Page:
tim: it's . . . turned to nighttime

tim: the jetboard is fun

tim: if . . . exactly like the shell in super mario 64

justin: Maybe it becomes more difficult at night. Like, with vampires or something.

justin: I don't know why it would do that.

justin: Hell, why not, though?

tim: there should be vampires

tim: that would rock

tim: there are not, however

tim: just more moonlit-looking light-sourcing

justin: Heh

tim: okay, i can NOT make this jump

tim: i don't know what to do

tim: i get to the platform before it, and keep turning around and around

justin: Maybe you need to find some kind of item.

tim: i keep thinking the game might want me to grind somewhere

tim: maybe

tim: however, the big yellow arrow points this way. well, it points into a path up a mountain. this platform-jump is at the END of that mountain-path. and there are no branches off that path.

justin: Well, if you've played your Crazy Taxi, you'll remember that sometimes you have to take other paths way back in order to go where the arrow wants you to go.

justin: So who knows?

tim: oh FUCK

justin: If there's a jump...you would think it requires jumping over. This is a platformer.

tim: i was trying to collect items, right?

justin: Maybe.

tim: and . . . these little black shadow-monster-things kept ramming into me. knocking me off my JETBOARD, like ninja gaiden birds.

tim: hell

tim: here's the deal, though. when they ram into me, they DIE. now, this isn't SUCH a big deal. i mean, plenty of action games have enemies that run into you, and then die, right? (i . . . can't think of any)

justin: They exist.

justin: The little flood bitches in Halo, for one.

tim: the problem is, these guys: they

run into me when i'm on the jetboard,

1. knock me OFF said jetboard


tim: i could forgive them if they didn't scatter items following their self-imposed deaths

justin: Are you supposed to collect these things?

tim: i think so. that's how these games work. you collect everything.

justin: That's dumb as shit.

justin: Heh

tim: well, see, i can SHOOT the enemies, and it'll have the same effect

justin: That's a plus.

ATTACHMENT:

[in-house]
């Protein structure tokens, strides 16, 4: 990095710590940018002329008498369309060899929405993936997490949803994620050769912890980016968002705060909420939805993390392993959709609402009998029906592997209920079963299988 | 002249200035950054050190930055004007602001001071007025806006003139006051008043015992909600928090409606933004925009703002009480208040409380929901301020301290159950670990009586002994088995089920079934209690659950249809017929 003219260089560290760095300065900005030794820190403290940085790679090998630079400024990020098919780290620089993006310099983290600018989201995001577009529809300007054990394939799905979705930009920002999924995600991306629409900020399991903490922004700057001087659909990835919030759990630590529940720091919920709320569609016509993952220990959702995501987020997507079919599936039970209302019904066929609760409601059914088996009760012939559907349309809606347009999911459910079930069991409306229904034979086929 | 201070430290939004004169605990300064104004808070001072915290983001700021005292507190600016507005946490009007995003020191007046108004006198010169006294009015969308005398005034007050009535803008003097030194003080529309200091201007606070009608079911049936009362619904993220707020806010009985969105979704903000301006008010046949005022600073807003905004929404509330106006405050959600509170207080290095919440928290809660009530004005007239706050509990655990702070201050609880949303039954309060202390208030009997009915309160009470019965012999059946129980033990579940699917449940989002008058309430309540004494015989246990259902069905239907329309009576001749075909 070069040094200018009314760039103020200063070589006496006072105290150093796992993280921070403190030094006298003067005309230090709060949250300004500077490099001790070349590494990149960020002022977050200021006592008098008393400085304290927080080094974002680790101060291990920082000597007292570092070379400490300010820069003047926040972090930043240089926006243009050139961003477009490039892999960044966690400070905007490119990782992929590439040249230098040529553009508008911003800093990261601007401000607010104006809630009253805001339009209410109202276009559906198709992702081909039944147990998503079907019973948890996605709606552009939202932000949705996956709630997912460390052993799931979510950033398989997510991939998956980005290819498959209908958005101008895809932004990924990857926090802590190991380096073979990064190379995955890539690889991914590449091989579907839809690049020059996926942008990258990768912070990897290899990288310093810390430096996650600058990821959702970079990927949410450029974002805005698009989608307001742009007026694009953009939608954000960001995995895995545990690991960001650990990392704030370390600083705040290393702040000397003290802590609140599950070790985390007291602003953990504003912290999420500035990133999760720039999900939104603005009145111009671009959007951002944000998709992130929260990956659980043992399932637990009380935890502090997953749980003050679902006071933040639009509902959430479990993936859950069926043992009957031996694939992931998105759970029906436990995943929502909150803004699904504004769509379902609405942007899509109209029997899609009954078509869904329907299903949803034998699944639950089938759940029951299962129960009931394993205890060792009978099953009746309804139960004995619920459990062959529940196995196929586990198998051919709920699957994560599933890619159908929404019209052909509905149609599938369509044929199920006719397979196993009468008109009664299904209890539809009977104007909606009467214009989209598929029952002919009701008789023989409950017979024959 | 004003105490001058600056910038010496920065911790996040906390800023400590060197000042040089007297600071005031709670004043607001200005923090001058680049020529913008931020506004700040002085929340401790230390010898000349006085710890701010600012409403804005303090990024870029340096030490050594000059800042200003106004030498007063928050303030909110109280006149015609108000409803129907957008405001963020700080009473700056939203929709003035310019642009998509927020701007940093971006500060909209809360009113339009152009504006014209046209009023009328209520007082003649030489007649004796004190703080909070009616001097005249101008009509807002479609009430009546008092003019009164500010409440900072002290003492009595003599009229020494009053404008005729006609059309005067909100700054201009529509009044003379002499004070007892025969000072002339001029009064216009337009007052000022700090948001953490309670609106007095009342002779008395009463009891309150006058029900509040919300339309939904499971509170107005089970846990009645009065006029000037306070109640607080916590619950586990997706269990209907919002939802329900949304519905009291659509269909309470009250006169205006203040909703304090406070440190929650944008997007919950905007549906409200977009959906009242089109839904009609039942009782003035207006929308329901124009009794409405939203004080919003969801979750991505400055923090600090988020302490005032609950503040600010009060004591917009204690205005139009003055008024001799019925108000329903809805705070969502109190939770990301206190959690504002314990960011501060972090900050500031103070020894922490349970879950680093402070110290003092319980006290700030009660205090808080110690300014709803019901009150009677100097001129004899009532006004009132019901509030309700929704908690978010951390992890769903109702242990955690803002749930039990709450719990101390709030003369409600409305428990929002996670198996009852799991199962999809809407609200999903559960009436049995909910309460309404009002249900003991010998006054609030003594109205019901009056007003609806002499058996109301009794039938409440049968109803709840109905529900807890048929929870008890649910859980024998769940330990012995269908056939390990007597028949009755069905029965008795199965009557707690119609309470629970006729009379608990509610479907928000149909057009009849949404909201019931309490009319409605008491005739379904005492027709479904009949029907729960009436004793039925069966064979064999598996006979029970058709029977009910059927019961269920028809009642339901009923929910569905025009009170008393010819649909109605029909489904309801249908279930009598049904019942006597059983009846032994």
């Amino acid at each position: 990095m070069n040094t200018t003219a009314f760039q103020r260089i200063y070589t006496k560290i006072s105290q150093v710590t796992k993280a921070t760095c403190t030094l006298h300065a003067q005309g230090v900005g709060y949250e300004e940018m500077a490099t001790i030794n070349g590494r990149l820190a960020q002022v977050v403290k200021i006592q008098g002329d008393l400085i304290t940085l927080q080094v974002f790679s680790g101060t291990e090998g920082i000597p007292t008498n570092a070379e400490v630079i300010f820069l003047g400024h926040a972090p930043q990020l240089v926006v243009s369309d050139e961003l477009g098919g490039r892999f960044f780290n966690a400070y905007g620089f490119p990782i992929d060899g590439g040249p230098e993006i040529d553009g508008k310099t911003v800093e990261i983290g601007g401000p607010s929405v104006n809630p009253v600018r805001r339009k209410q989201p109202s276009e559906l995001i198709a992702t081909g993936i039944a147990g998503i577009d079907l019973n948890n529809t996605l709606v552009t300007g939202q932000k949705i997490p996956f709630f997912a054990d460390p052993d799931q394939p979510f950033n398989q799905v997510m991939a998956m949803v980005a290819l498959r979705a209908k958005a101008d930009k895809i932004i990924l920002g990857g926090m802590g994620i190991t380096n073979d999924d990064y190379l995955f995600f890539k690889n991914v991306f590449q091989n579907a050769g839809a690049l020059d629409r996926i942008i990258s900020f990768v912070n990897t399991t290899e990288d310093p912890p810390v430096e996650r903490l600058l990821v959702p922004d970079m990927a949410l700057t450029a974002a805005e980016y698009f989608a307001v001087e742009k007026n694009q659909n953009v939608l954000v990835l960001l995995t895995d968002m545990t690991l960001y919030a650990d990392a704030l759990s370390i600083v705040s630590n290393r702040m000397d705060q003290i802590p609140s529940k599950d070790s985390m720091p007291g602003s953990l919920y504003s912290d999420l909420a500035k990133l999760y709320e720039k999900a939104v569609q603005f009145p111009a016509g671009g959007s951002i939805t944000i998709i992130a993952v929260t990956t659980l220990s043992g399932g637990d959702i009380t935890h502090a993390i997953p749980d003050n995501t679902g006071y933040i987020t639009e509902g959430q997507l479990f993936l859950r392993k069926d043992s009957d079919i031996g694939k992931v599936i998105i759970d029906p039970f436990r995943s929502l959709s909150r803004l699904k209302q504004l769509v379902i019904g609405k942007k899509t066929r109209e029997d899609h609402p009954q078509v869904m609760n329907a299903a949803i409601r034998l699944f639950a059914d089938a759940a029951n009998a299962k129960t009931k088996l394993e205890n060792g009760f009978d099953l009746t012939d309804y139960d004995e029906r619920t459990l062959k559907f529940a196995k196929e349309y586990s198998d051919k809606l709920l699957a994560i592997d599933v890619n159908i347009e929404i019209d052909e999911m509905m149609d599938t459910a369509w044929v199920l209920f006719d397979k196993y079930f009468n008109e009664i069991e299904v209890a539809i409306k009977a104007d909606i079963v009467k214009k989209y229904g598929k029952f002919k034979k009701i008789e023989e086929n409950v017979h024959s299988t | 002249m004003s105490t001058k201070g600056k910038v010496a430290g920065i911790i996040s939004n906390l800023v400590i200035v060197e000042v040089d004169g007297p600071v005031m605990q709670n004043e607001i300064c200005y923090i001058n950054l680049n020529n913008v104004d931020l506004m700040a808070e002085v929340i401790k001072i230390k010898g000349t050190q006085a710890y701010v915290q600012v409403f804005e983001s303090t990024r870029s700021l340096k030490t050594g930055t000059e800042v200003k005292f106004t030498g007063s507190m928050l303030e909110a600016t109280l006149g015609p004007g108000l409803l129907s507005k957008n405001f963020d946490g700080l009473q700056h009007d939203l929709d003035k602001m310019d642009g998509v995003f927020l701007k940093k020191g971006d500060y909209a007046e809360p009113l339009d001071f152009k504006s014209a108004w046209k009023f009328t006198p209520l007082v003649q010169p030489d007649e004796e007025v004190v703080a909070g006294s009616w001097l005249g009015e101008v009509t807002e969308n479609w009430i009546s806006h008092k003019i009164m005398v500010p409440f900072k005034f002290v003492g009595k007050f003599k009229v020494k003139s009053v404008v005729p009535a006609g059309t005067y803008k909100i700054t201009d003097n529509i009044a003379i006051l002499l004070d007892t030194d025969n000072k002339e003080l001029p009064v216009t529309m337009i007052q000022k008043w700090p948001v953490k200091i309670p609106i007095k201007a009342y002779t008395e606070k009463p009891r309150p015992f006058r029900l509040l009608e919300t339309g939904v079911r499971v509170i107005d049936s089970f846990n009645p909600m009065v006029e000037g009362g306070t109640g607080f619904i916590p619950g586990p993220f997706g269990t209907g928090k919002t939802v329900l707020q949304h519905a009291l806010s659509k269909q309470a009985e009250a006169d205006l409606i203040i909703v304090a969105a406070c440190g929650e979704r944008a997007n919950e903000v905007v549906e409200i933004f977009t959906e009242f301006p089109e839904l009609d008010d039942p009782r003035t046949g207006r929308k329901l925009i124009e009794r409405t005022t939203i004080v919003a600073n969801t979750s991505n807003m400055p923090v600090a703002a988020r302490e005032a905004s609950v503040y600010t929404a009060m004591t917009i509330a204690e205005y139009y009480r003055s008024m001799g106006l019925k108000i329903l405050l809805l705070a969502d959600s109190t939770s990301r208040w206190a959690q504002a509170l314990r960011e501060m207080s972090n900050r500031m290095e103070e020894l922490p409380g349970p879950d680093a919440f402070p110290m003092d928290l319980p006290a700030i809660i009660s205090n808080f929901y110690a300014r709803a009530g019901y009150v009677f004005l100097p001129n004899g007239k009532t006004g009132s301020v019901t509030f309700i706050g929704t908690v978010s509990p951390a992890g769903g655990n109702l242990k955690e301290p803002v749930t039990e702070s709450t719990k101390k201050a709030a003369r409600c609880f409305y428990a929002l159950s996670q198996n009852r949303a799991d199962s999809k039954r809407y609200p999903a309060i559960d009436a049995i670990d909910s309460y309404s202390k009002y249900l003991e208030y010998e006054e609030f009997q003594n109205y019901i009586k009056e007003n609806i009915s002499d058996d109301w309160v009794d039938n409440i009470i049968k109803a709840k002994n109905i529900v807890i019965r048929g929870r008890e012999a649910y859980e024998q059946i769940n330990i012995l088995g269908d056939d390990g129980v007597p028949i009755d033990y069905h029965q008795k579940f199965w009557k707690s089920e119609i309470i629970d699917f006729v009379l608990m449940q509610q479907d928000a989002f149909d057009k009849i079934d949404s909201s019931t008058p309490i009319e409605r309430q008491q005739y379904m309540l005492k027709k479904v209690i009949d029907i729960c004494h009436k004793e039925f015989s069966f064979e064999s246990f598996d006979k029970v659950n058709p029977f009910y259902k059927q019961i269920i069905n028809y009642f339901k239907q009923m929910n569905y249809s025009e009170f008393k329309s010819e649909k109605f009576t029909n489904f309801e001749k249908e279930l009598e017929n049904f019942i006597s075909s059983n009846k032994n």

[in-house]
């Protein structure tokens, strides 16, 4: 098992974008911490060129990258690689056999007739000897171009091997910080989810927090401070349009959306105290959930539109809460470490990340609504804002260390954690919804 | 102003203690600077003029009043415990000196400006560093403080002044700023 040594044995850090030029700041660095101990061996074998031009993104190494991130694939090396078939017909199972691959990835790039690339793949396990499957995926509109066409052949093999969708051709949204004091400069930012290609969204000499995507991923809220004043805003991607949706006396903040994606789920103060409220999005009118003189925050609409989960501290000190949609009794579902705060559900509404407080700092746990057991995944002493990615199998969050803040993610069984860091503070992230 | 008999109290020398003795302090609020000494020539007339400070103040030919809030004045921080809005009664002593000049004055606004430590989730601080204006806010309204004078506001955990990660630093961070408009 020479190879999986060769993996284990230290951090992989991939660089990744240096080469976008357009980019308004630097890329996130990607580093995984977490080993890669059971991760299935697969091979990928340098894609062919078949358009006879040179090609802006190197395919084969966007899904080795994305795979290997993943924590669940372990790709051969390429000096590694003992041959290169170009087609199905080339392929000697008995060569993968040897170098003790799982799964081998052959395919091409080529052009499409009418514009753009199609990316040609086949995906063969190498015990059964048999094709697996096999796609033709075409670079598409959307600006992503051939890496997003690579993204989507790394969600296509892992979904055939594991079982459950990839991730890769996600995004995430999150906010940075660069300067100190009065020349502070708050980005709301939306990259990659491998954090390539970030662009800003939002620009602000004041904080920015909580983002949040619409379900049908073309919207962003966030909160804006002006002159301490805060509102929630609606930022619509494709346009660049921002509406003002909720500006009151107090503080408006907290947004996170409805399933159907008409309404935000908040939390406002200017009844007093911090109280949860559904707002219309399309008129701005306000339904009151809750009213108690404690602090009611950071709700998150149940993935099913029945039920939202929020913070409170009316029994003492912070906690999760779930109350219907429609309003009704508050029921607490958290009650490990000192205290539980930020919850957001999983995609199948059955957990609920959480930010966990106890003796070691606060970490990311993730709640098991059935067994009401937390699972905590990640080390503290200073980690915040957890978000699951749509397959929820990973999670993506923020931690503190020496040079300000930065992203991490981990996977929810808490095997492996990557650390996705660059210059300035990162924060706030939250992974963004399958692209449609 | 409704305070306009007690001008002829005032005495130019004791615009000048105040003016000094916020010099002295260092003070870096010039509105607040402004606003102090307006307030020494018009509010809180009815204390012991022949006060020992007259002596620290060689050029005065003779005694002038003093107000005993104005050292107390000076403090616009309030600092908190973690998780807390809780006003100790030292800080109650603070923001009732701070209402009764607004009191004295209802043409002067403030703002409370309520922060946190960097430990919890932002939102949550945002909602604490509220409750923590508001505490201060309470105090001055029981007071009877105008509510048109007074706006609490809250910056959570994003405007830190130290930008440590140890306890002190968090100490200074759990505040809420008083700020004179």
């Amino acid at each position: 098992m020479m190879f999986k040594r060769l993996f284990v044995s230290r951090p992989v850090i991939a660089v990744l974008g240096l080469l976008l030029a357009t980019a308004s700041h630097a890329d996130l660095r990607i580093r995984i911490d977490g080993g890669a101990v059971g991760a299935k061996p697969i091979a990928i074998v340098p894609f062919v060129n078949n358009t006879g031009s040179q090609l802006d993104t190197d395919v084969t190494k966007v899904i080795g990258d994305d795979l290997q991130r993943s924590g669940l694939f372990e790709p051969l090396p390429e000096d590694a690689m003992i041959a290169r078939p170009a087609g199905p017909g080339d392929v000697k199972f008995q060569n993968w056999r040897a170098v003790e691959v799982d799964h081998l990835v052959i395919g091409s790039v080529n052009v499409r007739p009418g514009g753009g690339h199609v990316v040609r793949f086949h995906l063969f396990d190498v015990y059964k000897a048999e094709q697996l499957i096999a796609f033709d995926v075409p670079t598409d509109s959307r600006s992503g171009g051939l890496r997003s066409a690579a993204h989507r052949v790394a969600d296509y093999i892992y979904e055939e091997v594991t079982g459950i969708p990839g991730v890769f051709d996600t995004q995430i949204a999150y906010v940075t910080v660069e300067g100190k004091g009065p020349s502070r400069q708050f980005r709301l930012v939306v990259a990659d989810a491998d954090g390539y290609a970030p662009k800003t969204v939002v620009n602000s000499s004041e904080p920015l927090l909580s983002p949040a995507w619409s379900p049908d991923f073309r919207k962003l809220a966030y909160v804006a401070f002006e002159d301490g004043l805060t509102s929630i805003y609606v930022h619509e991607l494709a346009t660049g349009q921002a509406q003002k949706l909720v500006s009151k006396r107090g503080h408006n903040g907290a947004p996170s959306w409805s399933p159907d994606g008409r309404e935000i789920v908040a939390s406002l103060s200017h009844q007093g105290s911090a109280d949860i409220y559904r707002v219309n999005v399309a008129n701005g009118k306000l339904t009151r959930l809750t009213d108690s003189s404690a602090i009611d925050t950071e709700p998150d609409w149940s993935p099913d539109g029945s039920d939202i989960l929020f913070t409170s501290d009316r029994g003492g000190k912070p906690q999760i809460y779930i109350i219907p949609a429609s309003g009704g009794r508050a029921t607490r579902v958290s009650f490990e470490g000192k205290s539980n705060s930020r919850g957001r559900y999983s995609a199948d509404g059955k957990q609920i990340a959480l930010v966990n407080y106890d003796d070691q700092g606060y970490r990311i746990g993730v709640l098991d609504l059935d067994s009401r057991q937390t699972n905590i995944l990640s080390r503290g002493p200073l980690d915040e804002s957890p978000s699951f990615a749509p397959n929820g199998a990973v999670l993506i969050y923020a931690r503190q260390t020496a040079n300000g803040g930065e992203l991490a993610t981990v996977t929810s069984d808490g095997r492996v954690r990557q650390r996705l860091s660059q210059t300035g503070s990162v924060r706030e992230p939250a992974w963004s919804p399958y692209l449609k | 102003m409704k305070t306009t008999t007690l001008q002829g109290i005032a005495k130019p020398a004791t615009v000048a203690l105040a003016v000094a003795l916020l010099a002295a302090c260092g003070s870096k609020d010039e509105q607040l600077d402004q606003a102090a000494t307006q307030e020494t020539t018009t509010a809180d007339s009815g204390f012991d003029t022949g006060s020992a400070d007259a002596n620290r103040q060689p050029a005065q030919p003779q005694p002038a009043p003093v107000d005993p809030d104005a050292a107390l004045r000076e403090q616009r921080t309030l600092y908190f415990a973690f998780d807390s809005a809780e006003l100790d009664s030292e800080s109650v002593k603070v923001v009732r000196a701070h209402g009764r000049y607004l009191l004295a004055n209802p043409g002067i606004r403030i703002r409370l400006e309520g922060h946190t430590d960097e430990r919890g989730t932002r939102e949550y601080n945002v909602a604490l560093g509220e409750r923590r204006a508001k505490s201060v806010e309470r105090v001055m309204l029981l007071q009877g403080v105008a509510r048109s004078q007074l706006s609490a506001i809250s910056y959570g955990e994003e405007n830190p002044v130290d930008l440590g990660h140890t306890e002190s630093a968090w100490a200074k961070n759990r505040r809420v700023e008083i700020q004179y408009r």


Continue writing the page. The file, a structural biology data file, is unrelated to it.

tim: hell, i do NOT know how to make this jump

tim: anyway, regarding the little enemy-things

justin: Is there a turbo button for the jetboard?

tim: i can shoot them, and then have a clear path. or i can try to avoid them.

tim: hell, a turbo button on the jetboard would be nice

justin: Shit. Hold up. I gotta leave the keyboard for a while.

tim: i don't know if there is one, though -- just grind.

tim: oh, okay

(five minutes of internet silence pass)

tim: hell, i made the jump. i don't know how. and then i got to a grinding segment, and then died. this game is . . . nice and hard. i dont know (yet) if it's legitimately hard, or just being mean.

tim: maybe if i'd had an instruction manual, it'd be less mean?

(two minutes later)

tim: i missed the short jump TWICE on the way up last time. the EASY jump. because i pressed the jump button a MILLISECOND too early. i'm reminded of level three of BATTLETOADS.

tim: and . . . day is breaking

tim: i died on the grinding part again. there are two pipes. you pick one. i picked the wrong one twice now. it's the short one. when you reach the end, it's too late to turn back; the other pipe extends all the way across the chasm. i really wish the death they give you would be harsher. more quick. like hitting a wall in battletoads. instead, you end up jumping for life, and getting hung up hopelessly on rocks on the cliffside.

tim: wow, at dawn, this game looks HELLA good. i'm letting jak stand by the portal at the beginning of this level.

tim: i shall try this jumping/grinding thing again

tim: i missed the big jump again. apparently, you have to be going at maximum speed, or you'll fall; i kind of like a game demanding that kind of perfection. i'm only not sure if it's working as planned in 3D; hitting the wall doesn't feel . . . 'sharp' enough. hitting the edge of the platform with the nose of my 'board feels . . . not 'edgy' enough. i want a quick JOLT, maybe a YELP out of my character.

tim: . . .

tim: okay, the controller paused in the middle of the short jump this time. and it won't work. i have to unplug and replug it. hell. if i get up, i might not sit down properly again.

(a half an hour passes)

justin: I'm back.

justin: You're probably going to need a new controller.

justin: And are you serious about the Battletoads comparison? I can't be that hard, can it?

tim: i've got a controller, around here, somewhere. and i've just gotten the hang of the jetboard.

tim: and the game has (somewhat thankfully) lost that battletoads comparison

justin: I only beat that level once in my life.

justin: Now, I haven't played it in fucking YEARS; I was pretty good at games back in the day.

tim: i could beat it OVER AND OVER again. hell, this is getting GOOD. they're really laying out the challenges now. i dont quite appreciate how they stuck me with an Impossible Jump so early, with no explanation how to make it. yet i like it. well, i've COME to like it. i guess the rest of the places i can go from the start in this level are . . . alternate paths, for different missions? in this mission, i'm supposed to reach the top of something.

tim: i don't appreciate at ALL how i can miss a hard jump, land on an outcropping of rock, and be free to move -- even though no combination of moving or jumping is going to save my life. just make me DIE, damn it.

tim: i dont seem to mind trying over and over again. the game feels good once you know how to . . . touch it.

tim: whatever that means.

justin: It's got that feeling, eh?

justin: That's certainly...old school.